FAA scraps plan to automate takeoffs at MSP, cites safety concerns
The Federal Aviation Administration is currently in the process of automating takeoff and landing routes at airports throughout the country.
It's akin to driving with cruise control. The possibility for human error is reduced as pilots follow the same standardized paths. (The so-called Area Navigation [RNAV] routes also save fuel.)
"Today the pilots are manually flying from point to point," MSP spokesman Patrick Hogan told us. "Wheres under the new system they would fan out less and fly closer together."
But implementation of the plan at MSP has been scrapped, for now, because of noise concerns that in turn created safety concerns.
When the plan was first being considered back in 2012, MSP-area residents in Edina and Minneapolis told the Metropolitan Airports Commission they were worried about a possible increase in the number of flights over their neighborhoods. So, as a compromise, the MAC proposed to implement the plan only on select runways. The idea was to route as much traffic as possible over less populated areas to the south and east of the airport.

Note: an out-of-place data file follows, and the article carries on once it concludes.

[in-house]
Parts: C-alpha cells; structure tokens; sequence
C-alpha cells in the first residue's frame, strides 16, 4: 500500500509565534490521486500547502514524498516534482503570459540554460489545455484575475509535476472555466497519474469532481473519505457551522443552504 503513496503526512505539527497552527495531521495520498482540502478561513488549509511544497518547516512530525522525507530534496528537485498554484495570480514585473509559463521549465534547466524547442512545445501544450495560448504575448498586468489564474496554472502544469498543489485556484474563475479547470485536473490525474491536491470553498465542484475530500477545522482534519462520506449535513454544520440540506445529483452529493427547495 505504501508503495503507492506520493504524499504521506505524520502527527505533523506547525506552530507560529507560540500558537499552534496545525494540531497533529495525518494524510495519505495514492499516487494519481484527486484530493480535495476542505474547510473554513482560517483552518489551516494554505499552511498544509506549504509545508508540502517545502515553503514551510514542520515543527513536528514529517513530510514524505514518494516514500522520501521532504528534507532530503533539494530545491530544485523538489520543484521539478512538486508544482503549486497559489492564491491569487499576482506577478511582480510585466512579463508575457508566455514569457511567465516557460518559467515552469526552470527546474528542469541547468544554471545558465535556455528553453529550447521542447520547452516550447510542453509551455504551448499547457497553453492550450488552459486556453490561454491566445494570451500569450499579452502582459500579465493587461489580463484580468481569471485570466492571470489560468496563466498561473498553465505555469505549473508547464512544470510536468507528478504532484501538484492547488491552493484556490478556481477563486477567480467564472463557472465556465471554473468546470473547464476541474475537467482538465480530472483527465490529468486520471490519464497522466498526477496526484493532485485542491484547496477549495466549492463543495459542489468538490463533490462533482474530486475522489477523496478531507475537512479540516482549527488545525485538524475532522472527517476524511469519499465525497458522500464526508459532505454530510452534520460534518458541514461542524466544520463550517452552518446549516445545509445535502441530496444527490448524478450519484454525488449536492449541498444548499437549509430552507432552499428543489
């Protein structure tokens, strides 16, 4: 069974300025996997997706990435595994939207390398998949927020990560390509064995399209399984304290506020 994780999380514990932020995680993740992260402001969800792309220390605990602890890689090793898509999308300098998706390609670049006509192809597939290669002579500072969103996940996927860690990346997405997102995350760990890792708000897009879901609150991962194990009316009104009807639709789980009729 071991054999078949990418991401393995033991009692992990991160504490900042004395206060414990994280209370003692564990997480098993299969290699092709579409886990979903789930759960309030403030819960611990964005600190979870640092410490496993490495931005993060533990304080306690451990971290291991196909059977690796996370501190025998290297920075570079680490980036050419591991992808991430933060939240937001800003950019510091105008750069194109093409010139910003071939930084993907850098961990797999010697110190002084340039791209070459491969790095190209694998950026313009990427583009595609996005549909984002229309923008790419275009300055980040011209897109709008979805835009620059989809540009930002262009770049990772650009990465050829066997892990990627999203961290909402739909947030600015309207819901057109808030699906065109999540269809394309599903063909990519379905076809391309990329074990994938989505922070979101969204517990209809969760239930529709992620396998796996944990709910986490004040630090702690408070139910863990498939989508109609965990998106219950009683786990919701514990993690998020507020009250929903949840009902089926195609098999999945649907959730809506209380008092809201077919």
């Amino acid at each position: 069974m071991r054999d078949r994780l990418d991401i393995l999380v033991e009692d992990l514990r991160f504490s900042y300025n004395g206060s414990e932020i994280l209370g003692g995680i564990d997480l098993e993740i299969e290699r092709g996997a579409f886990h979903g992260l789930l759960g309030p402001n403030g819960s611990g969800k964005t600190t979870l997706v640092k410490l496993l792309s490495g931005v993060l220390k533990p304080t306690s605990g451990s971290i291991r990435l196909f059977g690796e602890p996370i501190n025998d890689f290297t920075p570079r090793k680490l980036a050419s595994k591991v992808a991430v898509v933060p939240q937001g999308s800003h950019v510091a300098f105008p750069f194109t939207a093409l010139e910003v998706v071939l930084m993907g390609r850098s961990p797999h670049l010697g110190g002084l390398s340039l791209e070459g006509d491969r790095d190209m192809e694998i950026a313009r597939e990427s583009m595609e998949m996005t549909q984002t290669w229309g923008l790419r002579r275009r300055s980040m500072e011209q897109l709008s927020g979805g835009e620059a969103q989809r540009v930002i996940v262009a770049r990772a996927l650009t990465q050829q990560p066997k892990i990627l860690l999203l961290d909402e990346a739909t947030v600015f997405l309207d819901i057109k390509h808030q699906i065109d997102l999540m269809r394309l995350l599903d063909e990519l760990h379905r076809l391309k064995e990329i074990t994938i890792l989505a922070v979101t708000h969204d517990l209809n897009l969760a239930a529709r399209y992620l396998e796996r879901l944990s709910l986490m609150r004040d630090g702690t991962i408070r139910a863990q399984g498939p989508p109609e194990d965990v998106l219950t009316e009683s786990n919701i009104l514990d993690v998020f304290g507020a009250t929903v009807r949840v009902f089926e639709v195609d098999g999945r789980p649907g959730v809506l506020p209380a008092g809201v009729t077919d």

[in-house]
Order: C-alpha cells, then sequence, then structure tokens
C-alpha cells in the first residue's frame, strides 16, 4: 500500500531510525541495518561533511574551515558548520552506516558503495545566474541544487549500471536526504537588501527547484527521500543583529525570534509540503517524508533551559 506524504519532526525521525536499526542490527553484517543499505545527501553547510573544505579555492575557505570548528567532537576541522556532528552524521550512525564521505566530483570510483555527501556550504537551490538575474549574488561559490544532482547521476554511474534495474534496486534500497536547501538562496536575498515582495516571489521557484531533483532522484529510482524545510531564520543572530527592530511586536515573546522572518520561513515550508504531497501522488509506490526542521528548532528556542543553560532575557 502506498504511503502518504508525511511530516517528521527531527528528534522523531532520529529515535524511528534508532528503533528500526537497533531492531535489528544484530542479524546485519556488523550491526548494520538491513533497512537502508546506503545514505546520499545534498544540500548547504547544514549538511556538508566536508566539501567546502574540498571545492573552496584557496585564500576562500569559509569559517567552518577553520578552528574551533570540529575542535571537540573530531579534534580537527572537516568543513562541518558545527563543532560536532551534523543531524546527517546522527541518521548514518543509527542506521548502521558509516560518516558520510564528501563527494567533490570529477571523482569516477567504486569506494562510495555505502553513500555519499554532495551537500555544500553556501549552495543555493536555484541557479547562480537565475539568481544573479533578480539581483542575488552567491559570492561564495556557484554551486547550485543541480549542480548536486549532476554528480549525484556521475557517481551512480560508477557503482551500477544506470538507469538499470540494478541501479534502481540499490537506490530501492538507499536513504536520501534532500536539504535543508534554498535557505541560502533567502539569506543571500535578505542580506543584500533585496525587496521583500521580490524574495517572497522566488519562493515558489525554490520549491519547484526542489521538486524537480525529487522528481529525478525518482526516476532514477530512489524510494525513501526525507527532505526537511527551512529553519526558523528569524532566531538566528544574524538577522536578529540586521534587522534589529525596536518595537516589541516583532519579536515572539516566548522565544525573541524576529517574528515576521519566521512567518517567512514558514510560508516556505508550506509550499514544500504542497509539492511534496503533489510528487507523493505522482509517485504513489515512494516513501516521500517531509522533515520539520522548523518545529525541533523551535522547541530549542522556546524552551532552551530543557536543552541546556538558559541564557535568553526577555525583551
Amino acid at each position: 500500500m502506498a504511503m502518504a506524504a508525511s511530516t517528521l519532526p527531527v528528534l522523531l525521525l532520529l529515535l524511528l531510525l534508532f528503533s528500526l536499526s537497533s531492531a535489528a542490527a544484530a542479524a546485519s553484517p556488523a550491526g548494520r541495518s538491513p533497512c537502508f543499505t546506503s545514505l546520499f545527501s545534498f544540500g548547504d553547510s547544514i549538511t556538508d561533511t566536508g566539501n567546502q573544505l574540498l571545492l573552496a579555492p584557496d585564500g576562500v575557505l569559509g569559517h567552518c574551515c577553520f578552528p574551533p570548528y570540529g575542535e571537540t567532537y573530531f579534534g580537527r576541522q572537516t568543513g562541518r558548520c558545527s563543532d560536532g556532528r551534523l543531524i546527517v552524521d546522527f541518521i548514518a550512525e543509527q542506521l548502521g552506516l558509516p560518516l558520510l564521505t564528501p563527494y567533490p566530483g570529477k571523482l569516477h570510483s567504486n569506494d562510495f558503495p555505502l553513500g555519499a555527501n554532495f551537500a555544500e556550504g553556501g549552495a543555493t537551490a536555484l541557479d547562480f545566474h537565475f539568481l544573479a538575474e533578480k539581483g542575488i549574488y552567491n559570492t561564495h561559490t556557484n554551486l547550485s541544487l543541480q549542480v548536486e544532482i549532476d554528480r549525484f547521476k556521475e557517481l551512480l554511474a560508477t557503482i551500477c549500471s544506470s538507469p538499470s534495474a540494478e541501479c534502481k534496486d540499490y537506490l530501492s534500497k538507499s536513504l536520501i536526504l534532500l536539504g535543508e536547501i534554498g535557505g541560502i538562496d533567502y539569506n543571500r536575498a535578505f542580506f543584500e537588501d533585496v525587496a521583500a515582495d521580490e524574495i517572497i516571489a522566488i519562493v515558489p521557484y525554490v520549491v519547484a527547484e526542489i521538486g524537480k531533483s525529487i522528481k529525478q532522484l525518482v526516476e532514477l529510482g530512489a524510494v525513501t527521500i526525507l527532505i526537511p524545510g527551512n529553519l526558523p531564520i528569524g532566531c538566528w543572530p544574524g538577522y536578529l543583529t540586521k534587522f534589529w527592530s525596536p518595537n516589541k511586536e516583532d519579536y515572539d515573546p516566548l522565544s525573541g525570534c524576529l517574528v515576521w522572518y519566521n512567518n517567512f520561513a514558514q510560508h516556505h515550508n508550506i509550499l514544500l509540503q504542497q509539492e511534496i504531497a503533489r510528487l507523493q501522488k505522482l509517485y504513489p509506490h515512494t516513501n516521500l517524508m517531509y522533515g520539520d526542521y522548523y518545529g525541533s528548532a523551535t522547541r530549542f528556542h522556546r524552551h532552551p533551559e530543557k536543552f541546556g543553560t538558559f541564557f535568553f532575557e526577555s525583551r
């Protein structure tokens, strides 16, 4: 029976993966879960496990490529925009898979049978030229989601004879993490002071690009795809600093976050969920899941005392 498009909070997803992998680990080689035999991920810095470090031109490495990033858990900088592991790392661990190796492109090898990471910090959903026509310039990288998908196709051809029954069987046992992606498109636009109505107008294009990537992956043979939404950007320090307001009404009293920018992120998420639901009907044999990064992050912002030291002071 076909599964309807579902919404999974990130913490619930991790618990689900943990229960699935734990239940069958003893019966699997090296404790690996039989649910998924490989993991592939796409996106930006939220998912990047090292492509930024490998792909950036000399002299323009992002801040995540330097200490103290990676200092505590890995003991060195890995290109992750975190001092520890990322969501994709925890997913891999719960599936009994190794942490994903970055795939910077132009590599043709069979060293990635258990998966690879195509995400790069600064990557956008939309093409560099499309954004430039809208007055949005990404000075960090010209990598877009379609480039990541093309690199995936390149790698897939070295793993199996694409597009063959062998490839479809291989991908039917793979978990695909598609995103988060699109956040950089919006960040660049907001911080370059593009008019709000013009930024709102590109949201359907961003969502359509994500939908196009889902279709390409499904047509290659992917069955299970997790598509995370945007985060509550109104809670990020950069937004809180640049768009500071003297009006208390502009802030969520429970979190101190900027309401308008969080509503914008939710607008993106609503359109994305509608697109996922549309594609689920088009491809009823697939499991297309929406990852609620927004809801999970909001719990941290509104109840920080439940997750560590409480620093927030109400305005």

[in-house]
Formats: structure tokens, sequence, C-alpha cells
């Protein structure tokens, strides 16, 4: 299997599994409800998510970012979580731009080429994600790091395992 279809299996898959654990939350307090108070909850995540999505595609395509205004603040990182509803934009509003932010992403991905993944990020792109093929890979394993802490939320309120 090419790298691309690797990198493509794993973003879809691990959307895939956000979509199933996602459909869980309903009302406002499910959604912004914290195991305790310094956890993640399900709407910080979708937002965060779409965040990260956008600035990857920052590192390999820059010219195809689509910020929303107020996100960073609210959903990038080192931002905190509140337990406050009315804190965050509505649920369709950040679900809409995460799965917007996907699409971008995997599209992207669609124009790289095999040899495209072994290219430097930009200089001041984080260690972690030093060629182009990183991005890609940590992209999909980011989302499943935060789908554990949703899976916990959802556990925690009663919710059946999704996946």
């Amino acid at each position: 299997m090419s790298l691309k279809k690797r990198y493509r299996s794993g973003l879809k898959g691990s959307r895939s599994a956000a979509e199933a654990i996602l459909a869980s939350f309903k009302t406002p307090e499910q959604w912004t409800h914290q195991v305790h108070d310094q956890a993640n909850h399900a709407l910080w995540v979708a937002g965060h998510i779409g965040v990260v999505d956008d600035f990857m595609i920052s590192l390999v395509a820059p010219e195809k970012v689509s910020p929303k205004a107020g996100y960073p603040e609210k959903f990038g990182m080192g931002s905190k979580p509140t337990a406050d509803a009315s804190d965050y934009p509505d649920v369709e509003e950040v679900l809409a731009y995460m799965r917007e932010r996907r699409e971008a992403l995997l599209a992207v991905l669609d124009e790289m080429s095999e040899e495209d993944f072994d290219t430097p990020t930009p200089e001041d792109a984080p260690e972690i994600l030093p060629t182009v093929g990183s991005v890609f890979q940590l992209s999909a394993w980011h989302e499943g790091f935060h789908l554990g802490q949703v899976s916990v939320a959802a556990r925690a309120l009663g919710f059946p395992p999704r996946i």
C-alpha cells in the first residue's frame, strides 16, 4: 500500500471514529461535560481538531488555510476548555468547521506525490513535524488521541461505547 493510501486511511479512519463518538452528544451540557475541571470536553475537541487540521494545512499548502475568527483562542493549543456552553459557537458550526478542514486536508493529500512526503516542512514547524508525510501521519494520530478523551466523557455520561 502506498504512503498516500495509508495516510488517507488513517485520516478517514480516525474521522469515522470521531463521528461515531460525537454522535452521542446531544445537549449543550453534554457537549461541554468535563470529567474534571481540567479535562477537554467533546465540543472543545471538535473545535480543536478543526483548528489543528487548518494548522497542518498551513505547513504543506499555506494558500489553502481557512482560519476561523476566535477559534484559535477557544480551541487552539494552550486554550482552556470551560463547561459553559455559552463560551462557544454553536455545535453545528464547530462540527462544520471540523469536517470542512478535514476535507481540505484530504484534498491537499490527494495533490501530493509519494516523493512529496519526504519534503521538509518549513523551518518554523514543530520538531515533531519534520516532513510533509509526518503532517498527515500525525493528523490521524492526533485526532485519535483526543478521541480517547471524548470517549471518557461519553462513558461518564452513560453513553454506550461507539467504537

But the FAA put the kibosh on that proposal earlier this week, citing safety concerns.
"You could run into issues on the ground and in the air if you have this working on some runways and not others," Hogan said. "To communicate with pilots, 'Now you're using this runway and the procedure is in place, and now you're on another runway without it,' there was too much room for error and too many risks."
In a letter to the MAC, an FAA officials pledges that if and when the plan is reconsidered at some point down the road, "we would welcome the opportunity to work with you and the MSP Noise Oversight Committee on a community outreach plan."
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